Netflix hasn’t brandished an ax yet. The streaming giant is reportedly about to embark on another round of massive layoffs.
Netflix employees just can’t take a break.
DiversityThe staff cuts are expected to be the same as the May layoff of about 150 employees and a few dozen more contractors, the sources say. Among those laid off last month were several positions in the company’s animation department, as well as writers in the editorial department of Netflix Tudum.
The company has about 11,000 employees worldwide. Employees who will lose their jobs in the new round of layoffs are expected to know by the end of the week if they are affected.
Netflix is trying to bring costs back into line after a disastrous financial report at the end of April.
The company saw a net decline of 200,000 subscribers in the first three months of this year as a result of increased competition in the industry and the loss of 700,000 subscribers in Russia, where it had to suspend service as a result of Vladimir Putin’s invasion of Ukraine.
The shock drop in the number of subscribers, as well as the forecast loss of another 2.5 million paid accounts this quarter, led to a sharp drop in the price of Netflix shares.
Immediately thereafter, the price of its shares lost a third of its value, amounting to more than 50 billion US dollars. Netflix’s share price is currently $170, up from $605 at the start of the year and a 12-month high of $700.
Netflix has turned down several films, such as the Steve Carell comedy. space forces and a superhero series created by Michael B. Jordan. Dion’s upbringingas well as stopping production of shows in development, including The Ava DuVernay Show. Wings of fire and Meghan Markle Pearl.
The streamer also revealed that it will release two controversial updates to its platform, the first of which is an ad-supported subscription option that will allow users to pay lower fees in exchange for watching ads.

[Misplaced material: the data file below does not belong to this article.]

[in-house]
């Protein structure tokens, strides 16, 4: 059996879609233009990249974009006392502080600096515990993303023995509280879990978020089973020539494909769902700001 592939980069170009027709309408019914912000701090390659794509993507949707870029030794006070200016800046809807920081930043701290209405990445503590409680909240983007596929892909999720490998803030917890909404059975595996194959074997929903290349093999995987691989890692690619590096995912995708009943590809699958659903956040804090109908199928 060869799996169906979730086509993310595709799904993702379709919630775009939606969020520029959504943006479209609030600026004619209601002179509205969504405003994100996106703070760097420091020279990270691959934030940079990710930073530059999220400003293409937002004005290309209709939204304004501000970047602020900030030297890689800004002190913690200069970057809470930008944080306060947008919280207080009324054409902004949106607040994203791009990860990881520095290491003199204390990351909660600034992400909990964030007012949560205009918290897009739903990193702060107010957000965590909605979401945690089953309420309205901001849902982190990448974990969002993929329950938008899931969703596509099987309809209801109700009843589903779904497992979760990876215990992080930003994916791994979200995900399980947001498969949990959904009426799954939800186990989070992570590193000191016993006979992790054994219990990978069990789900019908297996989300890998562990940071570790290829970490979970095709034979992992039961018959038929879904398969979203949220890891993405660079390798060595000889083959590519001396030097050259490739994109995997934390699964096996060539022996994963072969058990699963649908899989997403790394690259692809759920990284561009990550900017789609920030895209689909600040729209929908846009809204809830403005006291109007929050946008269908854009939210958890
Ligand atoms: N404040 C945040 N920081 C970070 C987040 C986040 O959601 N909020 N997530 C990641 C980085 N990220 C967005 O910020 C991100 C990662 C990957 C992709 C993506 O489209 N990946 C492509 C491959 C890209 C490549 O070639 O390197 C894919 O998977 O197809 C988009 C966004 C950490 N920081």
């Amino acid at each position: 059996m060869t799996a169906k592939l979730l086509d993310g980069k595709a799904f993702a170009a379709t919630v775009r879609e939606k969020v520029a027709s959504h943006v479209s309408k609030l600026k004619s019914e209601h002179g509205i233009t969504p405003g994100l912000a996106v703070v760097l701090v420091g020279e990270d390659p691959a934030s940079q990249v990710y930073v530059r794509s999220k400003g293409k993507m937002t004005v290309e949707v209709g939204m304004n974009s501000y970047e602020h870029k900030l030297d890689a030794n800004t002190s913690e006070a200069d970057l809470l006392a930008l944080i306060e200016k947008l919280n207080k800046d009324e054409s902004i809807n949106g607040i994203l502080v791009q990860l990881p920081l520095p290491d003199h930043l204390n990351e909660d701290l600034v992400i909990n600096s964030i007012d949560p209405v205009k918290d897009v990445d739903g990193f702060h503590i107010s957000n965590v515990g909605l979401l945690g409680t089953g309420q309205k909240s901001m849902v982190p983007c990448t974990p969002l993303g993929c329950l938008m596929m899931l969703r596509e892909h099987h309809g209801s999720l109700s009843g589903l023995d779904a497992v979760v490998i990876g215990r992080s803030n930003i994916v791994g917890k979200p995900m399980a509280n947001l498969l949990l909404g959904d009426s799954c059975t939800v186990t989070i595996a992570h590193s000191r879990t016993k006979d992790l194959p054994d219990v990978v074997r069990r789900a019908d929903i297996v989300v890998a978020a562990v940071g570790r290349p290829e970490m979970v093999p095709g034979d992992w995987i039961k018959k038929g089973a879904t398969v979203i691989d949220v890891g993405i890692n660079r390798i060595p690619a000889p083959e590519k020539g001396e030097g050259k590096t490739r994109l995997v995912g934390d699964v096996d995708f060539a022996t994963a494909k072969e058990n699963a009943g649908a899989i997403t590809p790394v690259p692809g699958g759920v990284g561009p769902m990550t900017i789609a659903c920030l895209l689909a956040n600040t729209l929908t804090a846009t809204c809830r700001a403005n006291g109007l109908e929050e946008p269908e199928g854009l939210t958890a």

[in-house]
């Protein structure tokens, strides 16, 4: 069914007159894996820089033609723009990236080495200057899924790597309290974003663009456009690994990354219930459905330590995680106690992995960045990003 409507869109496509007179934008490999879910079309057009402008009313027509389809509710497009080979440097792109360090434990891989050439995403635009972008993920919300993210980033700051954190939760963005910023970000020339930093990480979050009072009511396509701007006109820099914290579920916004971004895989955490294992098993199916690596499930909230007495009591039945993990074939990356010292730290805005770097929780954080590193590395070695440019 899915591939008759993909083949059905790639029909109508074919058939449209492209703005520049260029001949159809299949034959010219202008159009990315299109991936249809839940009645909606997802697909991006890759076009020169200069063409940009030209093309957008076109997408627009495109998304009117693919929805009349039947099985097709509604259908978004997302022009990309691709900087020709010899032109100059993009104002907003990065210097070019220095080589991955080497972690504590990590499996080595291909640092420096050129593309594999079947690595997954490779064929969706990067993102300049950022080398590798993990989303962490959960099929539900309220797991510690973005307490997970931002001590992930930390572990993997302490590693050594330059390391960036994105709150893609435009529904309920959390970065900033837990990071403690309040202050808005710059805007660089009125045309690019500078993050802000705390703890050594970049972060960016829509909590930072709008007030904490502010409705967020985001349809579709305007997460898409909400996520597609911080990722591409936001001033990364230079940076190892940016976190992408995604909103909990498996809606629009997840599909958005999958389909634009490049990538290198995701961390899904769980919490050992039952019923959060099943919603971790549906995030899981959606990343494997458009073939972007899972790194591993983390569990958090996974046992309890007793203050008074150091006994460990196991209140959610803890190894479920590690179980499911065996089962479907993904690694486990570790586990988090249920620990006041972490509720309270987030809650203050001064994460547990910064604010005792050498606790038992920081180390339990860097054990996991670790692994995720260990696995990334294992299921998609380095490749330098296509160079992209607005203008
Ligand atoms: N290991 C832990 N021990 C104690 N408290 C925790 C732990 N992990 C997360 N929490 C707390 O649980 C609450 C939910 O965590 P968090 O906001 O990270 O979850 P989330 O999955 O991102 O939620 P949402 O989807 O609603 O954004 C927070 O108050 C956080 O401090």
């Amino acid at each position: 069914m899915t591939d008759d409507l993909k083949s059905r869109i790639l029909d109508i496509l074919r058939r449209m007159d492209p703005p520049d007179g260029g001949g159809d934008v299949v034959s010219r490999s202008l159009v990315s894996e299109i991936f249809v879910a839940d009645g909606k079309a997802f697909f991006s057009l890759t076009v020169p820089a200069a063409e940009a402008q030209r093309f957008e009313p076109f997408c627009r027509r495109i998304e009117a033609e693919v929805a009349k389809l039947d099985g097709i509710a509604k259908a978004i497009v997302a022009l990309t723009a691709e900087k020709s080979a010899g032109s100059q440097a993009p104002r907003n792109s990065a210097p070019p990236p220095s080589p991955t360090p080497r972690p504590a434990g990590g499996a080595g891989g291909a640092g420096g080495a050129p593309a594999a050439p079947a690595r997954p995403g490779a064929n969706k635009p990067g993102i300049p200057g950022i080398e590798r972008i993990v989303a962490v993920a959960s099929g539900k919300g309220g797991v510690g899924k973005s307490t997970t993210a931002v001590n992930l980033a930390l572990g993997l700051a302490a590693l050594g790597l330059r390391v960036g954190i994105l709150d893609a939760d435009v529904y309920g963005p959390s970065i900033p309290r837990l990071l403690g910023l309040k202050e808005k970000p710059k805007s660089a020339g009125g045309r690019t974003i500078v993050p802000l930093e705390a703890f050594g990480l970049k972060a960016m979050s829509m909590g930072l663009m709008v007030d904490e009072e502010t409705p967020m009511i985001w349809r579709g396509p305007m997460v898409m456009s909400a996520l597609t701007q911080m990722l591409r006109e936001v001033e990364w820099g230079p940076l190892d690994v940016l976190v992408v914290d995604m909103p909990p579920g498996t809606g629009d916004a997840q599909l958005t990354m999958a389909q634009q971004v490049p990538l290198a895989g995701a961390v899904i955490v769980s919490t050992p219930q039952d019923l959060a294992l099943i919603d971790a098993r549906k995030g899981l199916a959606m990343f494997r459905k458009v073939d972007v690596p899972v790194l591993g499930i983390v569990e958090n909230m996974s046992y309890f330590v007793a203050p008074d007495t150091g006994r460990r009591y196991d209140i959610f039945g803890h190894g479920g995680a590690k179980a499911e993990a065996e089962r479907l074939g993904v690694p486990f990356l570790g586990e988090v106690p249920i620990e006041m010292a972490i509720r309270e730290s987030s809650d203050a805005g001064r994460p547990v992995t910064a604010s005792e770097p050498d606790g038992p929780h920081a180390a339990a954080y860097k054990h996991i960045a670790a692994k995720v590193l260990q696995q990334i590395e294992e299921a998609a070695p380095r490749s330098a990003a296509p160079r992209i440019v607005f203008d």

Netflix co-founder Reed Hastings has previously been vehemently opposed to a level of ad support, but acknowledged the option would give customers a choice.
Another step Netflix is looking to take is to crack down on password sharing, a practice that involves 100 million of its 222 million paying members. additional fee for transferring your password outside your family.
Netflix employees have also had a rocky relationship with the company due to recent controversial releases, including a comedy special by Dave Chappelle in which he made transphobic comments.
Netflix employees who objected to Chappelle’s content protested internally and physically outside the company’s Los Angeles headquarters after co-CEO and chief content officer Ted Sarandos circulated memos defending Chappelle’s platform choice.
A few weeks later, Netflix issued another message to disgruntled employees, reiterating its support for “artistic expression” and urging employees who cannot do so to leave the business.